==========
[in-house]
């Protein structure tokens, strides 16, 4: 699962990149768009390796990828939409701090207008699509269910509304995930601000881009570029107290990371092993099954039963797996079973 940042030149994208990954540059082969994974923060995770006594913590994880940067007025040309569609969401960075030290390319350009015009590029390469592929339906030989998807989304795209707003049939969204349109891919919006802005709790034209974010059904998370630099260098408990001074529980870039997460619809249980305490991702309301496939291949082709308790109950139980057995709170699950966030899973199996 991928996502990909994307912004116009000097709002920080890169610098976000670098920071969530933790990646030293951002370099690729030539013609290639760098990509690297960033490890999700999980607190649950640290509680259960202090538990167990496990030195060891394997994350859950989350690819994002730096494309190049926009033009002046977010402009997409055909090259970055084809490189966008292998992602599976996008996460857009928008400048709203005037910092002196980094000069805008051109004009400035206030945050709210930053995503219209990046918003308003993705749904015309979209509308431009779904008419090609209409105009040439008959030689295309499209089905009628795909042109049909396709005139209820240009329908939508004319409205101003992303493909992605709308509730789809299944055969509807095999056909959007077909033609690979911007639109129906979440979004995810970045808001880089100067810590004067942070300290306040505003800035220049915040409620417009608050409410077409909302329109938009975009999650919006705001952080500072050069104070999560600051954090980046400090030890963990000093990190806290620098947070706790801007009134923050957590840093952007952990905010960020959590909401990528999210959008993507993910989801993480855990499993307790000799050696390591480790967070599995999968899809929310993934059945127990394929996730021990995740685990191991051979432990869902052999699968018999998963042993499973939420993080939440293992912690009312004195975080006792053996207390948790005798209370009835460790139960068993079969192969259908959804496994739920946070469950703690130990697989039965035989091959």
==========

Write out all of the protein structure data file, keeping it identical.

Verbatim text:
[in-house]
């Protein structure tokens, strides 16, 4: 699962990149768009390796990828939409701090207008699509269910509304995930601000881009570029107290990371092993099954039963797996079973 940042030149994208990954540059082969994974923060995770006594913590994880940067007025040309569609969401960075030290390319350009015009590029390469592929339906030989998807989304795209707003049939969204349109891919919006802005709790034209974010059904998370630099260098408990001074529980870039997460619809249980305490991702309301496939291949082709308790109950139980057995709170699950966030899973199996 991928996502990909994307912004116009000097709002920080890169610098976000670098920071969530933790990646030293951002370099690729030539013609290639760098990509690297960033490890999700999980607190649950640290509680259960202090538990167990496990030195060891394997994350859950989350690819994002730096494309190049926009033009002046977010402009997409055909090259970055084809490189966008292998992602599976996008996460857009928008400048709203005037910092002196980094000069805008051109004009400035206030945050709210930053995503219209990046918003308003993705749904015309979209509308431009779904008419090609209409105009040439008959030689295309499209089905009628795909042109049909396709005139209820240009329908939508004319409205101003992303493909992605709308509730789809299944055969509807095999056909959007077909033609690979911007639109129906979440979004995810970045808001880089100067810590004067942070300290306040505003800035220049915040409620417009608050409410077409909302329109938009975009999650919006705001952080500072050069104070999560600051954090980046400090030890963990000093990190806290620098947070706790801007009134923050957590840093952007952990905010960020959590909401990528999210959008993507993910989801993480855990499993307790000799050696390591480790967070599995999968899809929310993934059945127990394929996730021990995740685990191991051979432990869902052999699968018999998963042993499973939420993080939440293992912690009312004195975080006792053996207390948790005798209370009835460790139960068993079969192969259908959804496994739920946070469950703690130990697989039965035989091959």